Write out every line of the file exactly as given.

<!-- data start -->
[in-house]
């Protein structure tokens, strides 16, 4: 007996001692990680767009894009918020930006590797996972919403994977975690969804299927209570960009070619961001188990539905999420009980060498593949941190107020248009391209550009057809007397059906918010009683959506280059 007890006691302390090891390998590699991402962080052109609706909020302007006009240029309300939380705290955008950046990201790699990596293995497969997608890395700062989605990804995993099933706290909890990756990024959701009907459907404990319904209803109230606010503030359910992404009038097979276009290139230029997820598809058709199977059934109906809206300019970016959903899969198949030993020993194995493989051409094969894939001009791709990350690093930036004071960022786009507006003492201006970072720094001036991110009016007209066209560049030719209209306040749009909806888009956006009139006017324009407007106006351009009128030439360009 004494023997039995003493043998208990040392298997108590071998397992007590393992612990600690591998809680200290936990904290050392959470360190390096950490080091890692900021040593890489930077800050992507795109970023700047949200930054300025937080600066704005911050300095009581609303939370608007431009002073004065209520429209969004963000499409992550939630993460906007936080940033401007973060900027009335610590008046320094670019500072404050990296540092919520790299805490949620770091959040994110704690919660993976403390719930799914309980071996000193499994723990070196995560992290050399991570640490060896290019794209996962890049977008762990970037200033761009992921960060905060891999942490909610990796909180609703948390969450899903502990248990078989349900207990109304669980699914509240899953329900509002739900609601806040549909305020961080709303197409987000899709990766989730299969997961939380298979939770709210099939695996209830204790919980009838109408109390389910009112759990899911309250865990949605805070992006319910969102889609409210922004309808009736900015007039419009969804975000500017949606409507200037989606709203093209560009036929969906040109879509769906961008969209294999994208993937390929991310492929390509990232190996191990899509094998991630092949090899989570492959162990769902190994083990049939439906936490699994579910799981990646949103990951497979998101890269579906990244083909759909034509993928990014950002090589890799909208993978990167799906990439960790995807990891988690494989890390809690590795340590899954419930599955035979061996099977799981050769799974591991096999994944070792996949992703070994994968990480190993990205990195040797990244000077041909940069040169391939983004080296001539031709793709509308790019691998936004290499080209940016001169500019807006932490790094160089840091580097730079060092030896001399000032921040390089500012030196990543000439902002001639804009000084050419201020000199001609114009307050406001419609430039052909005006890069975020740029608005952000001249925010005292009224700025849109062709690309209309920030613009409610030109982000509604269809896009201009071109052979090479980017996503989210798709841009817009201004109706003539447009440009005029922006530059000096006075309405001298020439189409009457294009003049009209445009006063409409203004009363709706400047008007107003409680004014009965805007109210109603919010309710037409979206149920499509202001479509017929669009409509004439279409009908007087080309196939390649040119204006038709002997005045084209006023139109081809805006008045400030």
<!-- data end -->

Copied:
[in-house]
């Protein structure tokens, strides 16, 4: 007996001692990680767009894009918020930006590797996972919403994977975690969804299927209570960009070619961001188990539905999420009980060498593949941190107020248009391209550009057809007397059906918010009683959506280059 007890006691302390090891390998590699991402962080052109609706909020302007006009240029309300939380705290955008950046990201790699990596293995497969997608890395700062989605990804995993099933706290909890990756990024959701009907459907404990319904209803109230606010503030359910992404009038097979276009290139230029997820598809058709199977059934109906809206300019970016959903899969198949030993020993194995493989051409094969894939001009791709990350690093930036004071960022786009507006003492201006970072720094001036991110009016007209066209560049030719209209306040749009909806888009956006009139006017324009407007106006351009009128030439360009 004494023997039995003493043998208990040392298997108590071998397992007590393992612990600690591998809680200290936990904290050392959470360190390096950490080091890692900021040593890489930077800050992507795109970023700047949200930054300025937080600066704005911050300095009581609303939370608007431009002073004065209520429209969004963000499409992550939630993460906007936080940033401007973060900027009335610590008046320094670019500072404050990296540092919520790299805490949620770091959040994110704690919660993976403390719930799914309980071996000193499994723990070196995560992290050399991570640490060896290019794209996962890049977008762990970037200033761009992921960060905060891999942490909610990796909180609703948390969450899903502990248990078989349900207990109304669980699914509240899953329900509002739900609601806040549909305020961080709303197409987000899709990766989730299969997961939380298979939770709210099939695996209830204790919980009838109408109390389910009112759990899911309250865990949605805070992006319910969102889609409210922004309808009736900015007039419009969804975000500017949606409507200037989606709203093209560009036929969906040109879509769906961008969209294999994208993937390929991310492929390509990232190996191990899509094998991630092949090899989570492959162990769902190994083990049939439906936490699994579910799981990646949103990951497979998101890269579906990244083909759909034509993928990014950002090589890799909208993978990167799906990439960790995807990891988690494989890390809690590795340590899954419930599955035979061996099977799981050769799974591991096999994944070792996949992703070994994968990480190993990205990195040797990244000077041909940069040169391939983004080296001539031709793709509308790019691998936004290499080209940016001169500019807006932490790094160089840091580097730079060092030896001399000032921040390089500012030196990543000439902002001639804009000084050419201020000199001609114009307050406001419609430039052909005006890069975020740029608005952000001249925010005292009224700025849109062709690309209309920030613009409610030109982000509604269809896009201009071109052979090479980017996503989210798709841009817009201004109706003539447009440009005029922006530059000096006075309405001298020439189409009457294009003049009209445009006063409409203004009363709706400047008007107003409680004014009965805007109210109603919010309710037409979206149920499509202001479509017929669009409509004439279409009908007087080309196939390649040119204006038709002997005045084209006023139109081809805006008045400030």